Hal Finney:

there are no known problems which take exponential time but which can be checked in polynomial time. If such a problem could be found it would prove that P != NP ...

Communications glitch here. The definition of NP is problems that can be solved in polynomial time on a "nondeterministic" machine, that is one that can test simultaneously all candidate solutions (effectively by creating exponentially many processes for testing all possible combinations of undetermined variables, each individual combination taking polynomial time to check)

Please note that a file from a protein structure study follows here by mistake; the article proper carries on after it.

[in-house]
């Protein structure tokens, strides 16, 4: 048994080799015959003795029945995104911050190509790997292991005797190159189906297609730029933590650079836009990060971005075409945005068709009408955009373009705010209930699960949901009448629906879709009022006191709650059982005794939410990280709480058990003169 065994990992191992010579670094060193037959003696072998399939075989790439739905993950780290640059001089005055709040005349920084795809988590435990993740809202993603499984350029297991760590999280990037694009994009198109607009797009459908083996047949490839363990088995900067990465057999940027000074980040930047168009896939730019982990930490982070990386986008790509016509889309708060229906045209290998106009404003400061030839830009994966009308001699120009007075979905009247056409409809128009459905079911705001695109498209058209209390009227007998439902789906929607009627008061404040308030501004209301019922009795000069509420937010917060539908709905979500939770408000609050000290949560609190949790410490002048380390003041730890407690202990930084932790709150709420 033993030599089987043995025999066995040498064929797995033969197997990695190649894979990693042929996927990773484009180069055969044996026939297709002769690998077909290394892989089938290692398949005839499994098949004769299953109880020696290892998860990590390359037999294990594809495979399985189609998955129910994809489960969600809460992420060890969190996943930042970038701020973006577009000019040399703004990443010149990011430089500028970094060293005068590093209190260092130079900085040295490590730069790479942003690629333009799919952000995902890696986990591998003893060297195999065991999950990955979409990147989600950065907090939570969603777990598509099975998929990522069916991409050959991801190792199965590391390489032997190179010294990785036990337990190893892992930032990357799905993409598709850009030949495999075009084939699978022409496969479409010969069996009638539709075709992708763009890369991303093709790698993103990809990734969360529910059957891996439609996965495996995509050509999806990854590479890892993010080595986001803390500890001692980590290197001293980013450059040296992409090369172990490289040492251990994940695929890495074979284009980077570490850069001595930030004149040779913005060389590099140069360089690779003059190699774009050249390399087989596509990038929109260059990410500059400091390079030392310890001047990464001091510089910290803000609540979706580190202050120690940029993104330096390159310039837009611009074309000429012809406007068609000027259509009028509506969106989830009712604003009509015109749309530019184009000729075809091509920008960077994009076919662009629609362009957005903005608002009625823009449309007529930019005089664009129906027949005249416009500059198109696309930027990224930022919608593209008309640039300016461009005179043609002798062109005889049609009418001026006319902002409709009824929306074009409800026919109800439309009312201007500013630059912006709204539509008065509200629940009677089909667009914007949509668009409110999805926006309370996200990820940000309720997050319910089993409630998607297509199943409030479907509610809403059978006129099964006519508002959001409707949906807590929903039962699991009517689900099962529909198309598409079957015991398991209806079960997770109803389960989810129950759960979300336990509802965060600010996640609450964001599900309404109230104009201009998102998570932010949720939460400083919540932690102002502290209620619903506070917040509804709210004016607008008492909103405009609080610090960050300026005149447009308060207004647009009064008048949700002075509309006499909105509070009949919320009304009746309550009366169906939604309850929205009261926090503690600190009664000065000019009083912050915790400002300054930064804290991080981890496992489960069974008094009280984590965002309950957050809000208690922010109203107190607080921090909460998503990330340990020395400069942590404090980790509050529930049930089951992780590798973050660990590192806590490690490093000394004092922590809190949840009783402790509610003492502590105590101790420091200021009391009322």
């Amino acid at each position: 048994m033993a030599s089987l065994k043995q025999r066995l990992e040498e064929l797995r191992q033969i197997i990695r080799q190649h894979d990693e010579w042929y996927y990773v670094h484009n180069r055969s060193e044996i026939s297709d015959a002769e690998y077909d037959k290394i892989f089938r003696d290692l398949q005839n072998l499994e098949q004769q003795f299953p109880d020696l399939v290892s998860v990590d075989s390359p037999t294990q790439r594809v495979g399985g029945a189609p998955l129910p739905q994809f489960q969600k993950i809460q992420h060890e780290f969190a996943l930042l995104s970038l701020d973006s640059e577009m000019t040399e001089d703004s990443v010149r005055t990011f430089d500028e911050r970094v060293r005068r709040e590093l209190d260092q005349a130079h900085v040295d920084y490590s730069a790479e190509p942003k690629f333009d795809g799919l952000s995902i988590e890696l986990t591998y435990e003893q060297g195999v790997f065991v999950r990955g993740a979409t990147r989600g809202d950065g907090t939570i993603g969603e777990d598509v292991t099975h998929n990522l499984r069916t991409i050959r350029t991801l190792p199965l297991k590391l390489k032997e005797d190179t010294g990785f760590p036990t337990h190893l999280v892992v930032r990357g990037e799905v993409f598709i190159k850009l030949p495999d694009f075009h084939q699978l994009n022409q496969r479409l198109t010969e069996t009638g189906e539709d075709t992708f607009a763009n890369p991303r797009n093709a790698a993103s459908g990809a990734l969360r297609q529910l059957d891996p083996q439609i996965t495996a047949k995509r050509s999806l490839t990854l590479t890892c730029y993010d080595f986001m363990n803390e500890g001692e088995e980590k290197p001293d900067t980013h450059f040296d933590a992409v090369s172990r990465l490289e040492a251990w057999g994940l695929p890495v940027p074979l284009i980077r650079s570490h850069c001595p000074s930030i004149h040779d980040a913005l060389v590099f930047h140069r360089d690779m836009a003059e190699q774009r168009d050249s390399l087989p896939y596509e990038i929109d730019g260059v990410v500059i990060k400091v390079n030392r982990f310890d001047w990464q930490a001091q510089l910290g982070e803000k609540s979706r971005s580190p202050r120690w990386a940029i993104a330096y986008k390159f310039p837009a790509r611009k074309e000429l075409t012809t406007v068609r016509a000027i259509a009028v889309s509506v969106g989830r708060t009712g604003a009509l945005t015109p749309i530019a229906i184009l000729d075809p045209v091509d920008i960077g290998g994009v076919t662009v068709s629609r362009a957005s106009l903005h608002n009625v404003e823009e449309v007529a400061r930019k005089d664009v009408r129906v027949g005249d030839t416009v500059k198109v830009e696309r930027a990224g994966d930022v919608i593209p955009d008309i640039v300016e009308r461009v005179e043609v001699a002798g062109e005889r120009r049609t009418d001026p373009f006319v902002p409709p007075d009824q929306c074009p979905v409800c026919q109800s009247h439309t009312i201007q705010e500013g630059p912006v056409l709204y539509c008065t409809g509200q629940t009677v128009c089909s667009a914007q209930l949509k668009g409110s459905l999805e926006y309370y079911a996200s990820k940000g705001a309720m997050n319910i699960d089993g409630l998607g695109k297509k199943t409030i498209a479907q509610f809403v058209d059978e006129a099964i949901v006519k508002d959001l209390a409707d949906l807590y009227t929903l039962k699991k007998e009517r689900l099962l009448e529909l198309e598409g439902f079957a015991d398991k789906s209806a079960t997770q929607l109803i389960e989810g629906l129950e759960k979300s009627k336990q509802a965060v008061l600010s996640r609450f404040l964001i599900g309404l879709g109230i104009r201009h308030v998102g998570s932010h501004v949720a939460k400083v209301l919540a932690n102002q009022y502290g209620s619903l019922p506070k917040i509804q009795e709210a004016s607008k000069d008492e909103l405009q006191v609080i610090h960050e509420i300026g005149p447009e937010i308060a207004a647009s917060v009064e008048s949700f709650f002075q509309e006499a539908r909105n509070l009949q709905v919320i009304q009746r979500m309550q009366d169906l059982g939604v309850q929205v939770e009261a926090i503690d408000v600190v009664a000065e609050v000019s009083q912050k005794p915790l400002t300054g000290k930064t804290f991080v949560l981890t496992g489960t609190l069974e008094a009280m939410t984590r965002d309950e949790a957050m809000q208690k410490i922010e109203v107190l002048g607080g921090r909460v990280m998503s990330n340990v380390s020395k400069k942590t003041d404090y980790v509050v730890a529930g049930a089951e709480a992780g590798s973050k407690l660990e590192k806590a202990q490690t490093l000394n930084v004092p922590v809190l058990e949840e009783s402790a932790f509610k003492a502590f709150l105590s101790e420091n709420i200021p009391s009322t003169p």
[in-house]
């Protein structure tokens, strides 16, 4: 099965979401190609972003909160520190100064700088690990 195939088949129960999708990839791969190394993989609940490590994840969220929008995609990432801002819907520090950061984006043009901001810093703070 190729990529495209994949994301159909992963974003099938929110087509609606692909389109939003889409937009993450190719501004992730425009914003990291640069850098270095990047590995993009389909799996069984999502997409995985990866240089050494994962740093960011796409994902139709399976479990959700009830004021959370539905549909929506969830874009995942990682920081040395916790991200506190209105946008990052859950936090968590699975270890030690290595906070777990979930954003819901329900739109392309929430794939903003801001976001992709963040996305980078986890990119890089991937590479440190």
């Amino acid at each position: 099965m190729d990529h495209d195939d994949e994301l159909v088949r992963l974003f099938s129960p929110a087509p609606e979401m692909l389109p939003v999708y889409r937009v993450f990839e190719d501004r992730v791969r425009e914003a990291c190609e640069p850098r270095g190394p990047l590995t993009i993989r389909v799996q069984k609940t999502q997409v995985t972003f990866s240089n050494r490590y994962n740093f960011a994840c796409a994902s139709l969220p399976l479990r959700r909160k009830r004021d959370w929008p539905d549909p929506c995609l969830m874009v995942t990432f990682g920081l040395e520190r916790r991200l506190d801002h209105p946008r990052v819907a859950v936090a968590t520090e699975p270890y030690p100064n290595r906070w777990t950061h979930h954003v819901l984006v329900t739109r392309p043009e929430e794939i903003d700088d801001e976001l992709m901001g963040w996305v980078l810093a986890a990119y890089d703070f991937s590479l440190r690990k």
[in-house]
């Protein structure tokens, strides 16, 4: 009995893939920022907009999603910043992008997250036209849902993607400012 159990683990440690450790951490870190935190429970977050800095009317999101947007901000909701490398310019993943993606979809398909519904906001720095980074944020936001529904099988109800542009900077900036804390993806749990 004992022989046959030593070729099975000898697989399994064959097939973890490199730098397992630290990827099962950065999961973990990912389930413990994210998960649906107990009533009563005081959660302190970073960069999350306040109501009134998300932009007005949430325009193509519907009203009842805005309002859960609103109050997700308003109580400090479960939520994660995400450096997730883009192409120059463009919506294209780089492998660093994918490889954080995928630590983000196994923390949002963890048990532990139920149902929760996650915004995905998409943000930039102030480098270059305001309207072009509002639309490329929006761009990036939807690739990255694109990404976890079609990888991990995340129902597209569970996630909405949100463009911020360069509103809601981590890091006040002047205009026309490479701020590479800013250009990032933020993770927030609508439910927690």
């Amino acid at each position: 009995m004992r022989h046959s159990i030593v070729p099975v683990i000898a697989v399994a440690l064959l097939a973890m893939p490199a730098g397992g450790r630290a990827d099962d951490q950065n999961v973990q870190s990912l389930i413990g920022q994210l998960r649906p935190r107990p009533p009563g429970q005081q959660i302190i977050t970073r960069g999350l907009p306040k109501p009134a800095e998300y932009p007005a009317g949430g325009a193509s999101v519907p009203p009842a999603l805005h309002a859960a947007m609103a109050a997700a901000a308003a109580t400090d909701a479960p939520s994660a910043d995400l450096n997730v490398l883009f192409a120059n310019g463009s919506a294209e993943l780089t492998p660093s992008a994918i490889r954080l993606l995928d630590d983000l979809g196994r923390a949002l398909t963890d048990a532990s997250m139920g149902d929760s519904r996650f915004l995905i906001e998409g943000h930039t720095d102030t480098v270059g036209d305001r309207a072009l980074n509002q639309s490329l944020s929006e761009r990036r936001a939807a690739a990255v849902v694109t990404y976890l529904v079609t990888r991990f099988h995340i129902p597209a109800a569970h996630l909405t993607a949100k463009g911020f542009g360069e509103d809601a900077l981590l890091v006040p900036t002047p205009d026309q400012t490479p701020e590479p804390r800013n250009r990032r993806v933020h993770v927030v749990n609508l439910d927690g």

A favorite example is the traveling salesman problem (TSP), stated as "There is a cycle of length no greater than L that passes through all N nodes of this graph exactly once." (True or False) There are exponentially (in N) many cycles, so determining if any one of them has length less than L would seem to require exponential time (barring some yet- undiscovered P=NP trick) But if an exponential solution finder also returns, when it answers "True", a cycle it found that had length <=L, that answer can be checked in linear time: just add up the arc distances. It is conceivable that an efficient TSP solver could correctly return "Yes" for a given L without being able to identify a winning cycle. Checking that answer would then be no easier than solving the original problem. By the way, it is known that factoring into primes is easier than the TSP. The discovery of a classical polynomial time algorithm for factoring would cause much less shock than one for the TSP (which is "NP-complete", the hardest class of NP problems. A polynomial solution for any NP-complete problem can be mapped into a polynomial solution for all NP-complete problems, and thus all NP problems, and factoring).